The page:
* And that’s coming from someone who watches Wings.

Also I kept waking up with bird poo in my hair.

Anyway, I’m back now, and I’ll be posting the Cinderella review on Wednesday. In the meantime, here’s ten-word reviews of the next few movies to come after that to tide you over.

Alice in Wonderland

- Making an attempt to adapt the unadaptable with predictable results.

Lady and the Tramp

- Walt makes a movie about his friend’s dog. Huh. Okay.

Peter Pan

- Boring boring boring boring boring boring racist boring boring boring.

See you folks on Wednesday.

Sunday, March 25, 2012

Three Wartime Cartoons

So I've been mentioning periodically that during the war, Disney put out US propaganda for the government. A few people have asked just what I mean by propaganda. Is it just generally patriotic cartoons? Beating up Hitler? Subliminal messages? So I decided to take a look at three of these wartime toons and see if they fill me with patriotic fervor. Given my hatred of propaganda, jingoism, and unwarranted exceptionalist attitudes, probably not. Links to the shorts are provided.


I miss crazy driving costumes. Let's get those back.
VICTORY VEHICLES - In this cartoon, Goofy shows us various ways people are trying out new vehicles to get around the gas and rubber shortages. The first half is just a lot of wacky machines, and the second half passionately advocates for the more common everyday use of the pogo stick. It’s funny enough, but the “here’s some crazy cars/here’s some jokes about pogo sticks” setup makes the short feel draggy at just 7 minutes. There’s also a weird thing where the characters aren’t Goofy per se, but a variety of different people, all of whom are portrayed by Goofy. He gets only one line, and all the others are voiced by the narrator. Though since this was produced when Disney and Pinto Colvig were feuding (as he had gone to work for the hated Fleischers), and the new voice actor gave him a ludicrous old cowboy voice, that’s just as well.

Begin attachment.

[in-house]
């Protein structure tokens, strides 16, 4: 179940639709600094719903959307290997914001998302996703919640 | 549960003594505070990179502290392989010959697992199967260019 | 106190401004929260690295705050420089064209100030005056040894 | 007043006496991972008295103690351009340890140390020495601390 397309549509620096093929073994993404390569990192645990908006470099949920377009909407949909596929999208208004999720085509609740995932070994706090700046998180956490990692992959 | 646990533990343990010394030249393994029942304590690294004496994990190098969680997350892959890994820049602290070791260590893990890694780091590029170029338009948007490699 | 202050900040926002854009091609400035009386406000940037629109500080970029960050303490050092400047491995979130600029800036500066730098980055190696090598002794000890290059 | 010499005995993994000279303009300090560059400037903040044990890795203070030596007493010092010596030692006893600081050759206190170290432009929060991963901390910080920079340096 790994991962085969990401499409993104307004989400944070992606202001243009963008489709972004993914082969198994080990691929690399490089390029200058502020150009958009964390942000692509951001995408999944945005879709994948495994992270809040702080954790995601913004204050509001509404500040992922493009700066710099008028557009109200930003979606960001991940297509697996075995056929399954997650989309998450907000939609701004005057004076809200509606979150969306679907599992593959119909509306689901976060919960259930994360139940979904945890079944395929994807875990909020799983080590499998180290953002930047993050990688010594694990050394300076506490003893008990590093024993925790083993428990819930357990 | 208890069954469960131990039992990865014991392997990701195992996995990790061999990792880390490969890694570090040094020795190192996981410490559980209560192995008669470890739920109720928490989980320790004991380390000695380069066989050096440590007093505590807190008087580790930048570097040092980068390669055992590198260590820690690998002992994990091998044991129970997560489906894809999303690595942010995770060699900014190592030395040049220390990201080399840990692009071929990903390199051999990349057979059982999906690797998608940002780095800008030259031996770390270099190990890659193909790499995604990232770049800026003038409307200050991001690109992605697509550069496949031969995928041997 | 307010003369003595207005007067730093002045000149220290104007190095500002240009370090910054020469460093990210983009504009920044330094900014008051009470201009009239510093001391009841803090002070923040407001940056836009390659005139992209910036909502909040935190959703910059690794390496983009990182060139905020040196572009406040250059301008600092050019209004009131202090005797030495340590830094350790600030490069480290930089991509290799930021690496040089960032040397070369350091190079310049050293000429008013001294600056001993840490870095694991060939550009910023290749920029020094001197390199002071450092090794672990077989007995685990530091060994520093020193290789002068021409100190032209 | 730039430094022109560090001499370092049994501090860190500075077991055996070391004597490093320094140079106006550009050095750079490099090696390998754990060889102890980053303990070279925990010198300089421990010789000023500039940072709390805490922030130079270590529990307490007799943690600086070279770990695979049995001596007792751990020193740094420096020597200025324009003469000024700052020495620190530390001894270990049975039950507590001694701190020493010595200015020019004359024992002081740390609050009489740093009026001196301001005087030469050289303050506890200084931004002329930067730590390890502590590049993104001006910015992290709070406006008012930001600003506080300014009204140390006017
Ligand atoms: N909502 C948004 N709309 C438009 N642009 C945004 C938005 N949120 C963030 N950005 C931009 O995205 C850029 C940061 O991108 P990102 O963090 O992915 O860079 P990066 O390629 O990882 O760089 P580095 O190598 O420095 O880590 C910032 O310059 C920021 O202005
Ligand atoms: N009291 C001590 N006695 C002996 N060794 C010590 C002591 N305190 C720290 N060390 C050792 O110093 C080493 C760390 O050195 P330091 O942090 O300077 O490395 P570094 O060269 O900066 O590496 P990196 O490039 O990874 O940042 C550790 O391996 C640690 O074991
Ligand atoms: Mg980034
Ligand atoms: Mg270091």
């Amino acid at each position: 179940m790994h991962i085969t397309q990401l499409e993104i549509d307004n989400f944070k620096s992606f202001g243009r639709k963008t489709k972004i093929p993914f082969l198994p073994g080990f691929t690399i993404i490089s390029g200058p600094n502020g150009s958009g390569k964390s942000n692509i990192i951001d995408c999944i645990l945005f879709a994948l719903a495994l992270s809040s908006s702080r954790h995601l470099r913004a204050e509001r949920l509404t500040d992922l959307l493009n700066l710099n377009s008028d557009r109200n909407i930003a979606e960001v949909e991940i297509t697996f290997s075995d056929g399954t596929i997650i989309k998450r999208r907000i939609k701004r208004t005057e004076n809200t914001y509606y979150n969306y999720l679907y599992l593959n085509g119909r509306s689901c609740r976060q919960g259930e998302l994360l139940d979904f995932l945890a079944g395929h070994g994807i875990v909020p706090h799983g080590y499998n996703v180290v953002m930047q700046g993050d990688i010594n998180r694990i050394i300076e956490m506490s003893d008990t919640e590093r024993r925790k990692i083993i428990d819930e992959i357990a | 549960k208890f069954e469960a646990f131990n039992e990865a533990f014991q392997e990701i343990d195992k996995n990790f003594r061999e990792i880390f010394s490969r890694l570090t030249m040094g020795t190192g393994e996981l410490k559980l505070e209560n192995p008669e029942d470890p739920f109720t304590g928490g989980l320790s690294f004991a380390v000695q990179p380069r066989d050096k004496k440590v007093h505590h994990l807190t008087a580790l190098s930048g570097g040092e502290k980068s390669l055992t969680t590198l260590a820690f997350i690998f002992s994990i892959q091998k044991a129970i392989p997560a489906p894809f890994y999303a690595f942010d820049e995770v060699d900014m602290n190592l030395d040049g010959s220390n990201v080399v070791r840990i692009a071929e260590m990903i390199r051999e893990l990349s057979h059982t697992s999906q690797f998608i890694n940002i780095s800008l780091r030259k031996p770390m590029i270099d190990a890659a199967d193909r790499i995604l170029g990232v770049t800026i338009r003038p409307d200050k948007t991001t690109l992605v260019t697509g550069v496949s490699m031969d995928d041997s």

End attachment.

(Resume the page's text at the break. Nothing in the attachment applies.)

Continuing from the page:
Ha ha! Those Nazis would actually ration coffee! Can you imagine?
DER FUEHRER’S FACE - Donald Duck dreams he lives in Nazi Germany, where he learns how horrible it is to live in a land of strict rationing and constant propaganda. This is not what you would call a very self-aware cartoon. At the end, Donald wakes up in his American flag pajamas and kisses the statue of Liberty while shouting “I sure am glad to be a citizen of the United States of America! So it’s not a subtle cartoon, either. The title comes from a Spike Jones song that is used in the opening of the short, but it’s hard to take the lyrics’ mockery of the Nazi’s “Master Race” policies seriously, as they are sing by a yellow-skinned, bucktoothed Japanese guy, a swarthy, thick-lipped Italian guy, and just for fun, a swishy gay guy. (Or as I call them, Steleotype, Stereotype-a, and Thtereotype.) The cartoon closes with just a lingering shot of Hitler‘s face, which feels uncomfortably like Two Minutes’ Hate. Except 1984 wouldn’t be written for another four years. Wait, that makes it even worse.